The city’s plans examiner and inspector Bob Shaffer met with Benderson officials on April 1, to go over the site and parking plans.

“They were five short of the required parking,” he said. “They’ll go back to the drawing board to provide the five and come back to the city.”

Once the parking is satisfied, Shaffer said the building official and mayor will review the plan, and the company must notify all neighbors within 500 feet. The plan would then go to the city commission for review and approval.

“They said they hope to have it all done by mid-May so they can start construction,” Shaffer said.

Compromise drilling proposal remains unpopular

Community leaders are largely opposed to President Barack Obama’s plan to expand oil and gas drilling in the Gulf of Mexico.

The federal plan, announced this week, would allow drilling in the eastern Gulf, 125 miles from Florida’s west coast. Current regulations prohibit drilling within 230 miles of Tampa Bay, an area used for military training exercises.

A state legislative proposal that recommended allowing drilling from three to 10 miles from the coast failed last year.

“I’m appalled that they would consider drilling off the coast of Florida,” said David Teitelbaum, vice chairman of the Manatee County Tourist Development Council (TDC). “There are tremendous consequences.”

The fact that the new proposal is significantly farther from shore than the state Legislature’s 2009 proposal “doesn’t matter,” he said. “It’s a very big mistake.”

“I’m not for any drilling period,” agreed Ed Chiles, a TDC member, restaurateur and Anna Maria Island developer.

The distance is equally insignificant to Manatee County Commissioner and Bradenton Beach resident John Chappie.

“I hate to see it,” he said. “The economy is in bad shape as it is, and in Manatee County, we’re so dependent on tourism, to risk that on technology that is flawed – I don’t see how we can take that risk.”

Limiting drilling to 125 miles from the coast also does not change environmental group ManaSota-88’s stand: “Not here, not now, not ever,” according to spokesman Glenn Compton, who favors an energy plan that emphasizes conservation.

Surfrider Foundation’s Sarasota chapter also remains opposed to any new offshore drilling, according to spokeswoman Jessica Respondek, citing the risk of spills to the recreational, economic and ecological benefits of oceans and beaches.

“We can’t lose the beach,” Bradenton Area Convention and Visitors Bureau Executive Director Larry White said. “That’s what we are.”

Real Florida Festival coincides with Founder’s Day

HOLMES BEACH – The beginning of the three-day Real Florida Festival is also Founder’s Day in the Island’s largest city, so the two celebrations will be held together.

The city of Holmes Beach is celebrating its 60th anniversary on Friday, April 16., at city hall, 5801 Marina Drive. Here’s a look at the schedule.

There will be a meet and greet in the front lobby from 9 to 10 a.m. featuring live music by the Anna Maria Concert Chorus and Orchestra, with coffee, tea and refreshments.

At 10 a.m., American Legion Post 24 Color Guard will present the colors and Mayor Rich Bohnenberger will make introductions. Historical observations will be presented and the city will make its annual Holmes Beach Community Partner Award.

The city will then dedicate its new outdoor restroom with a ribbon cutting ceremony at city hall field.

Following that, the public is invited to tour city hall until 3 p.m.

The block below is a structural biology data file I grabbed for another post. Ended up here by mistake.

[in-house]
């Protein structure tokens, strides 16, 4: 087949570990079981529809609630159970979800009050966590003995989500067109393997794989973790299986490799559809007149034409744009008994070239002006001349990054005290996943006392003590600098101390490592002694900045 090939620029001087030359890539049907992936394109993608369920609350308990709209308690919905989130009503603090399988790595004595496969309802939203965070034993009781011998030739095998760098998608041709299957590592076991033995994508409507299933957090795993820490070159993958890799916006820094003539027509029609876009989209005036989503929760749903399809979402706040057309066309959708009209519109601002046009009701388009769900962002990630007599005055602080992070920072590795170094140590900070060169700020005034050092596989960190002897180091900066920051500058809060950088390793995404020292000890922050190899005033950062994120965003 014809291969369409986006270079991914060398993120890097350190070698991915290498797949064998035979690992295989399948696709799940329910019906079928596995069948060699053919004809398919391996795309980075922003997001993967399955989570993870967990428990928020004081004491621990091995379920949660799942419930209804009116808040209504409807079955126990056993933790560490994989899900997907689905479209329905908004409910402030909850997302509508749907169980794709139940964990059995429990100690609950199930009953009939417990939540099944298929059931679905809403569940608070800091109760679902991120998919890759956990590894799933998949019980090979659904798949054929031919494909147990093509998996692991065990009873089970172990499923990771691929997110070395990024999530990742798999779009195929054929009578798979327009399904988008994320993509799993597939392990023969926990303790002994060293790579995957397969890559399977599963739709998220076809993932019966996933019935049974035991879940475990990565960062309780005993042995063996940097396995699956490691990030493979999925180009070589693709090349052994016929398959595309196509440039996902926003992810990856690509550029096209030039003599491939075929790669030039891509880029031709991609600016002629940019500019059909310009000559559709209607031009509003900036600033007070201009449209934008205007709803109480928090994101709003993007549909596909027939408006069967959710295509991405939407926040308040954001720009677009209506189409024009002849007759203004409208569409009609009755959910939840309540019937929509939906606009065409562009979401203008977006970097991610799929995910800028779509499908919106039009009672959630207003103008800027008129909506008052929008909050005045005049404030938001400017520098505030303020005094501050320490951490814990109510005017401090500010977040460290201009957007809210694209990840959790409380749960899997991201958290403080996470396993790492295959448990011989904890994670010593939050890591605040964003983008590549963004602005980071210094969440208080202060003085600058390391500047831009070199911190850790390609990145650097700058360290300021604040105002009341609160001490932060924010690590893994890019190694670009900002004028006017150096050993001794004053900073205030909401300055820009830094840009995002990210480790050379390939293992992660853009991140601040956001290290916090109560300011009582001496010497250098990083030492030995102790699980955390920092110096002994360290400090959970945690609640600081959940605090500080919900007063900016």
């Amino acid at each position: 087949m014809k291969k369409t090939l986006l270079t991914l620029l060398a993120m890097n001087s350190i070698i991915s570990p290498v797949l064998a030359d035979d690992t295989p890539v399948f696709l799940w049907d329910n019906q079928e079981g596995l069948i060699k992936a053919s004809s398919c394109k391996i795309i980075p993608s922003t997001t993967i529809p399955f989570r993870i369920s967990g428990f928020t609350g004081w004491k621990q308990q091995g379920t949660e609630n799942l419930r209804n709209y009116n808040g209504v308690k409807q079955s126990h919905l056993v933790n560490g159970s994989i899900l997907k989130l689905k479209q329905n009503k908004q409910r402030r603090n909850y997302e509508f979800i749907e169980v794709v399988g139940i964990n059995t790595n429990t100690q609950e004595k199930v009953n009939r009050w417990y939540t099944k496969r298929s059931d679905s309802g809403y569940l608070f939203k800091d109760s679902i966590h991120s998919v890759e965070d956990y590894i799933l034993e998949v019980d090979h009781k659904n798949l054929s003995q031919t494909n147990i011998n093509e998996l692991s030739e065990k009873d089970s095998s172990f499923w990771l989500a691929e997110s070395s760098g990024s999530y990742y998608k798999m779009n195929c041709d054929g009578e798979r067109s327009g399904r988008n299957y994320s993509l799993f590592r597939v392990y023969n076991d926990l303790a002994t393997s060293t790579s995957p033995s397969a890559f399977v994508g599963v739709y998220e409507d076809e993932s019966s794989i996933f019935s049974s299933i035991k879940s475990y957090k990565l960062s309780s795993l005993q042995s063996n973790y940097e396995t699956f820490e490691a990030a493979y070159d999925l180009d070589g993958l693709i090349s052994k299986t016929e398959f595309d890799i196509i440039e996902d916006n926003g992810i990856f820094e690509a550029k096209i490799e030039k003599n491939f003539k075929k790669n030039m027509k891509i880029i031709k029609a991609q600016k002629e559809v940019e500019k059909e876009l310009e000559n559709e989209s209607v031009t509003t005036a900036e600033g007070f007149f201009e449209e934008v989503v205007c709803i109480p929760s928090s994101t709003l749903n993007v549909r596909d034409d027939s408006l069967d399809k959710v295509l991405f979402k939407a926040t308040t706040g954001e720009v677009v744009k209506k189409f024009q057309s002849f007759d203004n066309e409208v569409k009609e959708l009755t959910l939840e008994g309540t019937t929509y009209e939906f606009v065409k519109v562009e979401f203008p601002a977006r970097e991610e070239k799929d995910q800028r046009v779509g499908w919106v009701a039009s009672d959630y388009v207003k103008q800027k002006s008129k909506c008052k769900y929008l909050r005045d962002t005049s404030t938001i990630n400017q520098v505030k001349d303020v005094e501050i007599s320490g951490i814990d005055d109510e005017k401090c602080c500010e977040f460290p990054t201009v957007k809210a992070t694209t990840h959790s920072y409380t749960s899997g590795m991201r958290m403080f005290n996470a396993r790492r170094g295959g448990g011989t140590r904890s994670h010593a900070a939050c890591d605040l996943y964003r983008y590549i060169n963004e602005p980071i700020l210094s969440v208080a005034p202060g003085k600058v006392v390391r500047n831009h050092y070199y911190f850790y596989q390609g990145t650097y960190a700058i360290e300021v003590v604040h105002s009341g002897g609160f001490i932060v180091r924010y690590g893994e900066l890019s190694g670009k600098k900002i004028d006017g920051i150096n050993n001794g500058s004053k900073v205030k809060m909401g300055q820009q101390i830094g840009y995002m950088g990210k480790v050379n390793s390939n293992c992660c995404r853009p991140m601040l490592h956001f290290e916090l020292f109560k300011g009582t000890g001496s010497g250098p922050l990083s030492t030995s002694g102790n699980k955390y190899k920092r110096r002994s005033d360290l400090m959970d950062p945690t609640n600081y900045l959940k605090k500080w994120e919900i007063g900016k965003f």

At 5 p.m., the action picks up again at city hall field for the Real Florida Festival featuring an arts and crafts fair, an Island food court with local specialties, soft drinks, beer, wine, and rum drinks and live music, special events and games. The Island Idol karaoke finals will be held from 5 to 7 p.m. featuring the best performers from the auditions held earlier plus performances by the youngsters who participated in a talent contest at the Anna Maria Island Community Center. on March 27.

On Saturday, April 17, there will be a skateboard competition at the city skate park starting at 8:30 a.m. From 9 a.m. to 5 p.m.,there will be an arts and crafts fair featuring an Island food court with local dishes and refreshments at Holmes Beach City Hall field.

Bohnenberger invites everyone to enjoy the day by celebrating the 60th anniversary of the city and attending the Real Florida Festival later. Every dollar raised by the festival will go toward keeping the trolley rides free.

County puts hold on business tax

BRADENTON – Putting unrest to rest, Manatee County Commissioners agreed last week on a one-time grant to the Manatee Chamber’s Economic Development Council for its recruitment effort to encourage businesses to relocate to the county.

The $400,000 grant will be added to the $196,000 budgeted for the EDC, which was to be approved at the meeting. Commissioner Carol Whitmore had the item pulled from the consent agenda for discussion.

The move puts a hold on an EDC recommendation to fund the effort by imposing a $35 tax on every business in the county. Many business owners had expressed their opposition to the tax in a March commission meeting.

“I pulled it from the agenda because of double taxation for those who pay a business tax to their city and because each hairdresser and real estate agent would have to pay,” Whitmore said.

Other issues commissioners had raised regarding the tax were that the tax collector said it would cost $800,000 to collect it, landlords would have to pay on each rental unit and home businesses would be affected. Business owners told the board that they couldn’t afford another tax.

In March, commissioners had agreed to a work session on the tax before going to the ordinance process. Last week they agreed to hold on both until County Administrator Ed Hunzeker can research the issues.

Stoltzfus says he’s done - again